This installment of Tax and Vice will focus on a California Sales Tax and Cannabis Tax Case heard by the California Office of Tax Appeals. The OTA sided against the Taxpayer and ruled in favor of the CDTFA in Appeal of Sacramental Native American Church. The OTA’s opinion in the SNAC Case was not particularly innovative, but it did highlight the potential issues that California businesses may face when the CDTFA finds their records inadequate.
We will continue to provide our usual disclaimer for this blog series. We do not judge or condemn anyone who uses cannabis products. We do recognize that cannabis use can be problematic for certain people, and urge anyone who feels they might have a problem, to seek professional assistance. It is also important to note that the Federal Law prohibits possession, use or sale of cannabis.
The CDTFA methodology has serious flaws.
The CDTFA, among other things, assumed that every customer who entered the store made a sale. The CDTFA did not allow people to browse or accompany a friend who was making a purchase. The CDTFA didn’t observe customers directly making purchases, nor did they observe how many people left SNAC with SNAC products. The CDTFA counted the number of customers on a busy Friday for SNAC and other businesses. The CDTFA extrapolated an average based on observations made over a four-hour period to cover a two-year period. The OTA appears to acknowledge that the CDTFA’s method is not perfect but still sided with them because the taxpayer’s business records were poor.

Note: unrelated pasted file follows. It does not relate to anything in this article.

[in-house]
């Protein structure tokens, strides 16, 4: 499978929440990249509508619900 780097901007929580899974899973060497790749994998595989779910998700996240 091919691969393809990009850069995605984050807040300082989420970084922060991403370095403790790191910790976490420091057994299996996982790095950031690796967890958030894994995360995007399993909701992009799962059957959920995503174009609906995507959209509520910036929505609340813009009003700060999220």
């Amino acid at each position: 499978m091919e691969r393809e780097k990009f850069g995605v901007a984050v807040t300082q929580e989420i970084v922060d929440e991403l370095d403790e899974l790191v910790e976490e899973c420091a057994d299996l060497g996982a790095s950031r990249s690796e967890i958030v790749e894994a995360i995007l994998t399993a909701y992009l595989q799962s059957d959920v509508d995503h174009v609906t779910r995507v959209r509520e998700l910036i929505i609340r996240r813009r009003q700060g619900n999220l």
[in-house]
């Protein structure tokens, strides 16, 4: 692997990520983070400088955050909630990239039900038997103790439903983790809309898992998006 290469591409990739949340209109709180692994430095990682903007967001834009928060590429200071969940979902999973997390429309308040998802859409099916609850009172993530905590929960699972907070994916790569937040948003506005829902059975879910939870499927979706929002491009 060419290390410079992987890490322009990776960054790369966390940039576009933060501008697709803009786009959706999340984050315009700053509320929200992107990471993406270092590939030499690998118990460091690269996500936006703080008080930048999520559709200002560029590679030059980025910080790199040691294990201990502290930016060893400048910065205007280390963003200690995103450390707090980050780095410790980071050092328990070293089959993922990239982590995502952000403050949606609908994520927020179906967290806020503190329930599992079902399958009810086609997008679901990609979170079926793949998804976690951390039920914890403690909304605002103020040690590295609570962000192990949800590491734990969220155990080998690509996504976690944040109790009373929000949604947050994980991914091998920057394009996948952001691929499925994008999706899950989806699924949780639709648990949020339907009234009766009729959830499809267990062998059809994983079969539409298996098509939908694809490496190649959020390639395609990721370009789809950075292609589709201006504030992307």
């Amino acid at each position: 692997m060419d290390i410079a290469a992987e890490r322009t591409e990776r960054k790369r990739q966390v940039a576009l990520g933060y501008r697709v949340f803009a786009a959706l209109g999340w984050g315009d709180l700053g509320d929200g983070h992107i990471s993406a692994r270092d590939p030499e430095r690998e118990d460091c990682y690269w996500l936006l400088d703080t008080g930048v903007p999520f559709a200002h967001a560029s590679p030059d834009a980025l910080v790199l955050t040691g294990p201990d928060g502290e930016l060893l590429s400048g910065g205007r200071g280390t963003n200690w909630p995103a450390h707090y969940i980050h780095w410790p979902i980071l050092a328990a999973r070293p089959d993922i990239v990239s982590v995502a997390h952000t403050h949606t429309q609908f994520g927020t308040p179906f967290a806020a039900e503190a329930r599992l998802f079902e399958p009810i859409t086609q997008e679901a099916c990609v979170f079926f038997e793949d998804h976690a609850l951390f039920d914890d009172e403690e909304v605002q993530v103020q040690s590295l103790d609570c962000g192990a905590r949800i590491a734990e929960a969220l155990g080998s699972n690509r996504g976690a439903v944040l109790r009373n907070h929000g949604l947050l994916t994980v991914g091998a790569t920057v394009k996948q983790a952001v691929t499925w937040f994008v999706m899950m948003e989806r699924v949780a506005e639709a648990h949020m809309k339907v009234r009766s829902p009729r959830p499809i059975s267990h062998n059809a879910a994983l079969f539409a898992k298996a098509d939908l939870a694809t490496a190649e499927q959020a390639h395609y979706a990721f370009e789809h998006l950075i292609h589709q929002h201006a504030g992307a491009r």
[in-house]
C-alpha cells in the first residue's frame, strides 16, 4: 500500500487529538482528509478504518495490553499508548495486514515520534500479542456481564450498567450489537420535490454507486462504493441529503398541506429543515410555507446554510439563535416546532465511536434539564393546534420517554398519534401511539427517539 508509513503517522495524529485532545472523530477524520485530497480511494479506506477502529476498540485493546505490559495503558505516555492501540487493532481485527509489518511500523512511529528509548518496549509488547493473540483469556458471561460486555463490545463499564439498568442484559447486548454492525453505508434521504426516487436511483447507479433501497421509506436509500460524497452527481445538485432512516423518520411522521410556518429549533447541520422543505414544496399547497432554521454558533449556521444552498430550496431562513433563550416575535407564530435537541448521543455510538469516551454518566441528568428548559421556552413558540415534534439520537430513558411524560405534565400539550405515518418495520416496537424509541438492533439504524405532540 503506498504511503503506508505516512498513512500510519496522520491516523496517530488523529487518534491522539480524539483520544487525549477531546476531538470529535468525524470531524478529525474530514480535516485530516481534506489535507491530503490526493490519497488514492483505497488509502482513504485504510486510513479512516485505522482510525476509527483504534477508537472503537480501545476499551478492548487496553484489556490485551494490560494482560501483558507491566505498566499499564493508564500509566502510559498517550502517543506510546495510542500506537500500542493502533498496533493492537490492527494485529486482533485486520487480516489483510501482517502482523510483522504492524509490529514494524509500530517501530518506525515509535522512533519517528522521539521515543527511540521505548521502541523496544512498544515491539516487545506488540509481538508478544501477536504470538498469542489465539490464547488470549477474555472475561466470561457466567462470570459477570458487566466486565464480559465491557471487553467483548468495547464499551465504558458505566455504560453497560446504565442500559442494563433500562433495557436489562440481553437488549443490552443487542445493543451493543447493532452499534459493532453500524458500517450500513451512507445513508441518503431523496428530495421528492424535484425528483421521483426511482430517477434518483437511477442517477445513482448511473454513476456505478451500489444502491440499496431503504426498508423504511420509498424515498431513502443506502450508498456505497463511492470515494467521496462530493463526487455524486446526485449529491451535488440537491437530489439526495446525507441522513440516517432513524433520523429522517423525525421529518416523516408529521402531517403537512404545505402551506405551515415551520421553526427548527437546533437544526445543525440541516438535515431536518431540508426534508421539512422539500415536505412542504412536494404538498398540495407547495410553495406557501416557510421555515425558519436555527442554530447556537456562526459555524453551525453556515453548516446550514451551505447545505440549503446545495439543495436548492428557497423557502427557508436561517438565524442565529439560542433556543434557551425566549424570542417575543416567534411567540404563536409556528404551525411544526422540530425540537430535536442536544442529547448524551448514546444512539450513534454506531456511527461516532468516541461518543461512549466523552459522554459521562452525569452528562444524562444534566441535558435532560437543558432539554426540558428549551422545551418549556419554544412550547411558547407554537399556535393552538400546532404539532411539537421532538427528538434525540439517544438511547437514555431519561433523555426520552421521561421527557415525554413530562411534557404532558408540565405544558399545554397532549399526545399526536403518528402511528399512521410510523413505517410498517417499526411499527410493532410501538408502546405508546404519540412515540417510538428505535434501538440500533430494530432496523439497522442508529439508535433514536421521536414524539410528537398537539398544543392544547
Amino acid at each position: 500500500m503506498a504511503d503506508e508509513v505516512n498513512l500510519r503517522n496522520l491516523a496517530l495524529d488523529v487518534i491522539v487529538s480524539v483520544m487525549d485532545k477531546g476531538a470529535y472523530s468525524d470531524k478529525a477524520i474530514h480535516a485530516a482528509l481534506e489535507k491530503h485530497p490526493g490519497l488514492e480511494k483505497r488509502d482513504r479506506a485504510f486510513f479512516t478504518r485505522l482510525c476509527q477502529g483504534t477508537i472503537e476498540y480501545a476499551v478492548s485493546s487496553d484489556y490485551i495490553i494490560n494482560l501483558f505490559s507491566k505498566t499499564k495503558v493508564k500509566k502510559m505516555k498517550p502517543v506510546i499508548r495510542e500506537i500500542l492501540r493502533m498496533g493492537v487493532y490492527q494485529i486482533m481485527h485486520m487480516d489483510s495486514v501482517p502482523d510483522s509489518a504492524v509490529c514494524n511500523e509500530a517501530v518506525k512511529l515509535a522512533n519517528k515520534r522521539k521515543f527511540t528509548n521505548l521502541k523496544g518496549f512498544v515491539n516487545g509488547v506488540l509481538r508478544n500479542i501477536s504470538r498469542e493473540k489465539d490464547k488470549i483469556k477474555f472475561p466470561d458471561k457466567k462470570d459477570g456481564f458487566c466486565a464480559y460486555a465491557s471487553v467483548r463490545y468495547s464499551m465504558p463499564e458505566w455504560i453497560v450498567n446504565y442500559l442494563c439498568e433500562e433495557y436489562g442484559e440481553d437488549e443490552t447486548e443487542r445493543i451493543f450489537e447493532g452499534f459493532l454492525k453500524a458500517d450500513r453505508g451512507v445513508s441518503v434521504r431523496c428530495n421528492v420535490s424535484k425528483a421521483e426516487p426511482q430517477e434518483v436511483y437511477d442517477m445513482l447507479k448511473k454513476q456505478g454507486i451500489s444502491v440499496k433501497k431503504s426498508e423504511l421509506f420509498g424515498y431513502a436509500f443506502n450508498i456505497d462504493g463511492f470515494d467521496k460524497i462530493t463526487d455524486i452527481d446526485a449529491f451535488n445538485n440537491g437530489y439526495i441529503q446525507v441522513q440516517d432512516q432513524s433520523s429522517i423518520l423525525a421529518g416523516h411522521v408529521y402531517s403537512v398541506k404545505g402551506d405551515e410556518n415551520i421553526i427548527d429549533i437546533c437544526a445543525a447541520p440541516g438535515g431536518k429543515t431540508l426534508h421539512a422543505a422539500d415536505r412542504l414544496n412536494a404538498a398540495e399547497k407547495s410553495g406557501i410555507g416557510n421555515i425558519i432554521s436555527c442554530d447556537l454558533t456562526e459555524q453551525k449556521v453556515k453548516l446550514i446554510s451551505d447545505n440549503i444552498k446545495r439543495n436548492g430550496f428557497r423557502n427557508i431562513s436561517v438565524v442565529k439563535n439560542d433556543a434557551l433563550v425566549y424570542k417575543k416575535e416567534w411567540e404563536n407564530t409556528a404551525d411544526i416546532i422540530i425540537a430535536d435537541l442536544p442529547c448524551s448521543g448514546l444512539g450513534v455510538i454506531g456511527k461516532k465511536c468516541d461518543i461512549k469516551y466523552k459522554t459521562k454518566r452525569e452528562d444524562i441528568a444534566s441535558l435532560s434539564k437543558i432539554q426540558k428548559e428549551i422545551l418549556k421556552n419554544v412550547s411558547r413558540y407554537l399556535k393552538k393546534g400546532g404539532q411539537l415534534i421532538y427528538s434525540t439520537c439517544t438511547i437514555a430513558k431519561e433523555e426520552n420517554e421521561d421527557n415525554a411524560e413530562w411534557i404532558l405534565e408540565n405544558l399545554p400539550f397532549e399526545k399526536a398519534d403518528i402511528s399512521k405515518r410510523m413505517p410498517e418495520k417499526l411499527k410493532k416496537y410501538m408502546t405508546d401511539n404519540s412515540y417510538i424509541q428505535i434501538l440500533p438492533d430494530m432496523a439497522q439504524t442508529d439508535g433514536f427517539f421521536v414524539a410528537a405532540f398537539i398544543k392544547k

A good Point of Sale (POS) System.
You should ensure that your business has a good POS system which records all sales. CDTFA is more likely to honor good POS information and less likely to use creative methods to uncover unreported sales.
Receipts of Nontaxable Sales
Keep receipts for all nontaxable transactions, such as wholesale transactions. Be sure to include all required information on the receipts. Receipts for wholesale transactions, for example, must include information like the CDTFA account numbers of the purchaser.
You Need to Add Up Your Numbers.
The CDTFA is aggressive in its pursuit of unreported sales. It is not necessary to feed this aggression by making obvious errors. The amount of sales reported in a sales tax report should match the information available to the CDTFA, such as 1099-Ks and income tax returns. If your credit card processor has issued a 1099K that reports $200,000 gross receipts in a particular period, then it is not a good idea to report gross receipts below $200,000 for the same period.
This article was written by Alla Tenina. Alla is one of the best tax attorneys in Los Angeles California, and the founder of Tenina Law. She has experience in bankruptcies, real estate planning, and complex tax matters. Click here for more information. The information provided on this website does not, and is not intended to, constitute legal advice; instead, all information, content, and materials available on this site are for general informational purposes only. Information on this website may not constitute the most up-to-date legal or other information. This website contains links to other third-party websites. Such links are only for the convenience of the reader, user or browser; the ABA and its members do not recommend or endorse the contents of the third-party sites.